How do drones enable operators to see inside a gas turbine stack?

Louise Smyth

Drones enable operators to see inside a gas turbine stack; delivering savings in time and money

Uniper SE is a major energy company servicing Europe and the USA. A spin-off of German utility giant E.On, “Uniper” is a hybrid of the words “unique” and “performance”; and its newest method of inspection bears out this name. An inspection team using a collision-tolerant drone operating inside the stack was able to fly past baffles to perform an inspection in only an hour – saving three days of work and thousands of euros, all without a pause in production.


Uniper’s open cycle gas turbine stacks are huge – and hot. “At 570°C (over 1,000°F) there is no question of human inspection while the turbine is operating,” explains Mikael Nilsson, Uniper (Sydkraft Thermal Power) maintenance manager. The units act as stand-by reserve power plants and can be remotely activated at any time by the customer (transmission systems operator). Inspections must take place at least every three years, and they must be carefully timed to take advantage of production downtime.

Traditionally, the inspection of the top half of the stack is performed by lowering workers into the space with a mobile crane. For safety reasons, the machine must be offline and isolated, with fuel and ignition systems turned off. The inspection requires extensive paperwork and a specialised work permit: it can take several hours to get the work permit and isolations done. The inspection itself takes about 30 minutes, but de-isolation and return to service take another hour.

That’s only half of the job. The inspectors in the crane can’t move past the baffles on the interior of the stack: to inspect the lower half, workers generally use scaffolding. The scaffolding takes a full day to erect and another to dismantle after the inspection is complete, requiring a full three days of lost production time.

It’s not only time consuming; it’s also an expensive process. With one or two inspectors in the basket and another staff member to operate the crane, inspecting the top half of the stack alone can cost over €500 just in manpower. Inspecting the bottom of the stack is much more expensive – the scaffolding alone costs
the company about €8,000.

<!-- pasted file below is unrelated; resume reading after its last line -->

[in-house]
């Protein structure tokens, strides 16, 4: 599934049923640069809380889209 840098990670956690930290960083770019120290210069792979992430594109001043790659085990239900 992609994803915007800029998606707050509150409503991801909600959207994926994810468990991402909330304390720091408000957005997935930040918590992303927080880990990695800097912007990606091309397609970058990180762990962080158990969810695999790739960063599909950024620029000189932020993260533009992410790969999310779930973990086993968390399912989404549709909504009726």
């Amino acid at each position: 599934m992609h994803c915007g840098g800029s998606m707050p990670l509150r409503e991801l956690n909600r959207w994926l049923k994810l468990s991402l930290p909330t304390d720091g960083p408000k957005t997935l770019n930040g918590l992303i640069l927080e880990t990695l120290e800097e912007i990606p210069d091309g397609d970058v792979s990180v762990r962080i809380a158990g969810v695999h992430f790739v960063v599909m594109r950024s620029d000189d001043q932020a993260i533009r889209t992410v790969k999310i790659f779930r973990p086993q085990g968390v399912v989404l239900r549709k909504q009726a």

Nilsson’s team used the Elios drone from Flyability to fly inside the stack, flying past the baffles and inspecting the entire area in one mission. Designed to fly in dark and inaccessible spaces, Elios is equipped to provide views of the stack interior. With the footage from the drone, inspectors were able to gather all of the data they needed on the state of the surfaces and the mantle, looking at support brackets, welds and bolts for potential problems.


The results of the mission speak for themselves. The one hour of inspection time using Elios is a major gain over the usual three days of lost production. The cost of a one-hour mission with the drone compared to almost €9,000 for a standard inspection is another compelling advantage.

Perhaps the major gain for the inspection team using the drone is in operations management. The usual three-year scheduled inspections are carefully timed to take advantage of outages, to avoid having to take production down just for the inspection process. With a drone, however, managers can inspect before the outage – and be ready to fix any problems during the regularly scheduled downtime. “You can do much better planning,” says Nilsson.


Elios offers major advantages for Uniper’s inspection teams, saving thousands of euros and days' worth of time. Using the drone meant that the team didn’t require the extensive paperwork and work permits required to send people into the stack, or approval from the customer since the unit was still available for dispatch – something that saved both time and effort. “We don’t even have to involve the customer at all,” says Nilsson. “And the customer appreciates that.”

Most importantly, management and planning processes are improved by being able to perform inspections outside of regularly scheduled outages. Nilsson says that Uniper is more
than pleased with the outcome. “They think it’s great that we reduce downtime and increase the availability,” he says. “We’ll definitely use drones more frequently."

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